- ch.11:1-44 – the raising of Lazarus – Christ effects the national resurrection of Israel.
- ch.21:1-14 – the haul of fishes – Israel casting the Kingdom Gospel net into the sea of nations.
While the majority of the Lord’s time in John’s Gospel is spent in Judea and Jerusalem, five of the eight signs are done in Galilee! The three done in Judea were: the healing of the powerless, the blind, and the dead men (figures of Israel)!
Jesus often taught by contrast. In ch.3, Jesus used the most upright of pharisees to teach man’s need of new birth. In ch.4, Jesus used the most degraded woman in Samaria to teach the privileges of Christian worship. In ch.5, Jesus used an impotent man to teach His life-giving power. In ch.6, Jesus used a hungry crowd to teach that He alone can satisfy the hungry soul.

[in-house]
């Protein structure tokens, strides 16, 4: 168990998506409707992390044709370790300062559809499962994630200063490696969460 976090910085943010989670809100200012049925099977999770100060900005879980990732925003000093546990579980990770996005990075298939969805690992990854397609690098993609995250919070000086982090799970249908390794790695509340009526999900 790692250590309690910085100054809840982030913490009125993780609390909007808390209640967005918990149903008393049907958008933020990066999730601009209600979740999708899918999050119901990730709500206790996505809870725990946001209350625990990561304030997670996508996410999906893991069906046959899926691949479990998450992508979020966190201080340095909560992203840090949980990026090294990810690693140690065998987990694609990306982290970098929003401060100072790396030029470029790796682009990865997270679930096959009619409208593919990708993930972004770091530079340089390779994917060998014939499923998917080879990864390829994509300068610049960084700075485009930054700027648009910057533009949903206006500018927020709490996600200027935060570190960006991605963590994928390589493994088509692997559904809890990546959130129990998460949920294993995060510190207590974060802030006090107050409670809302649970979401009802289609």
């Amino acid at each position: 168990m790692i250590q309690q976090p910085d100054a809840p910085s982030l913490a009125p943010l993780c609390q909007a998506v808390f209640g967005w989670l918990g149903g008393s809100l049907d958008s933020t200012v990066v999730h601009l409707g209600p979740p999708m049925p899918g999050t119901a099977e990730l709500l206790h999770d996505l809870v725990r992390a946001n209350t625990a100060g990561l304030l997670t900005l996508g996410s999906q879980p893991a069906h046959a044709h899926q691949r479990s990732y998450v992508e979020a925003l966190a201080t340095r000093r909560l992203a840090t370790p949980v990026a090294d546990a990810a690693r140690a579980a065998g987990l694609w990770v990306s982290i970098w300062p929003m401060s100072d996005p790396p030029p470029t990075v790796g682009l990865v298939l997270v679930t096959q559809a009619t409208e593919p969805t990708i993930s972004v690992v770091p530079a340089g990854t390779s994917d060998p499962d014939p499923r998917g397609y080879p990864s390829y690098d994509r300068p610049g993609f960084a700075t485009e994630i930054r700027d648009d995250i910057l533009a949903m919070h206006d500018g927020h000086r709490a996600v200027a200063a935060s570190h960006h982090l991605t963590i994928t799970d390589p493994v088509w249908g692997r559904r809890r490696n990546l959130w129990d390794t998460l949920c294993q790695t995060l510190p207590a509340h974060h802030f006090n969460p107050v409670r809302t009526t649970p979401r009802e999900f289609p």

Gnosticism. The word Gnostic comes from the Greek word ‘gnosis’, which means knowledge. Gnosticism arose from a group of evil workers who claimed to have higher light, or “secret wisdom”. This movement began in the days of the apostles, and continued into the 5th century. Before John died the seeds of Gnosticism had been sown… perhaps even before Paul’s death. John’s epistles are written to defend against it. He refers to the Gnostics as “the deceivers” (2 John 1:7), and those that “go forward and abide not in the doctrine of Christ” (2 John 1:9). Paul speaks of the Gnostic system as “oppositions of false-named knowledge” (1 Tim. 6:20). Peter warns of their false teaching, and Jude warns of its moral effect on the Christian testimony. In this evil system, the Greek tendency to spiritualize and allegorize took over. To them, the spiritual was good, and matter was evil. Thus, they rejected the incarnation, because it was connecting the human with the divine. The Gnostics would try to separate “Jesus” from “Christ”, by making Christ an emanation (a shining out from a source) from God that was united to a mere man named Jesus at his baptism, but returned to God before Jesus’ death on the cross. In doing so, this evil system annulled the incarnation and the atonement. Gnosticism made Jesus a mere man, and even made their false-Christ less than God, because an emanation is less than its source. They taught that Christ was sent to make known the good God of heaven, and to expose the mischievous Demiurge (or, Jehovah of the Old Testament), who made the “evil world of matter”. The doctrine of the New Testament anticipates this irreverent and wicked system of doctrine by stating the simple truth of Christ’s Person and work. Many of the false cults today are, in a sense, a modern form of Gnosticism.